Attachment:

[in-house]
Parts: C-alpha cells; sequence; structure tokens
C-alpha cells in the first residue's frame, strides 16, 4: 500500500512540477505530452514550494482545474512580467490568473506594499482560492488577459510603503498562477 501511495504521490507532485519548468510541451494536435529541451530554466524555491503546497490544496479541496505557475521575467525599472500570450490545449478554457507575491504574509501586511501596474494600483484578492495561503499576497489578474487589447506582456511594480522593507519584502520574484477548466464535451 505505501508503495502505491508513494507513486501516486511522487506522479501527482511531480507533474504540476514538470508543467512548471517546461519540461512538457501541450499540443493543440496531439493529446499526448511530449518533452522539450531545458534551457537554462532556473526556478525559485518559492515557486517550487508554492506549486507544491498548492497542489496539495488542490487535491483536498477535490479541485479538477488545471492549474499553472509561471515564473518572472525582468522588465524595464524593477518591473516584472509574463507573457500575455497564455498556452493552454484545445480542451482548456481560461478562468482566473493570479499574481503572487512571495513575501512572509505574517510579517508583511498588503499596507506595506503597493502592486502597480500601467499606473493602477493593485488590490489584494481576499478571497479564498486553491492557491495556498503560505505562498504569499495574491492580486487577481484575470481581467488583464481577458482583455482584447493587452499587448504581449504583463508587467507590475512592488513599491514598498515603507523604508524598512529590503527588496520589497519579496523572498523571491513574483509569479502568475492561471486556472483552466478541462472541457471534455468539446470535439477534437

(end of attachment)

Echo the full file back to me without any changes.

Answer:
[in-house]
Parts: C-alpha cells; sequence; structure tokens
C-alpha cells in the first residue's frame, strides 16, 4: 500500500512540477505530452514550494482545474512580467490568473506594499482560492488577459510603503498562477 501511495504521490507532485519548468510541451494536435529541451530554466524555491503546497490544496479541496505557475521575467525599472500570450490545449478554457507575491504574509501586511501596474494600483484578492495561503499576497489578474487589447506582456511594480522593507519584502520574484477548466464535451 505505501508503495502505491508513494507513486501516486511522487506522479501527482511531480507533474504540476514538470508543467512548471517546461519540461512538457501541450499540443493543440496531439493529446499526448511530449518533452522539450531545458534551457537554462532556473526556478525559485518559492515557486517550487508554492506549486507544491498548492497542489496539495488542490487535491483536498477535490479541485479538477488545471492549474499553472509561471515564473518572472525582468522588465524595464524593477518591473516584472509574463507573457500575455497564455498556452493552454484545445480542451482548456481560461478562468482566473493570479499574481503572487512571495513575501512572509505574517510579517508583511498588503499596507506595506503597493502592486502597480500601467499606473493602477493593485488590490489584494481576499478571497479564498486553491492557491495556498503560505505562498504569499495574491492580486487577481484575470481581467488583464481577458482583455482584447493587452499587448504581449504583463508587467507590475512592488513599491514598498515603507523604508524598512529590503527588496520589497519579496523572498523571491513574483509569479502568475492561471486556472483552466478541462472541457471534455468539446470535439477534437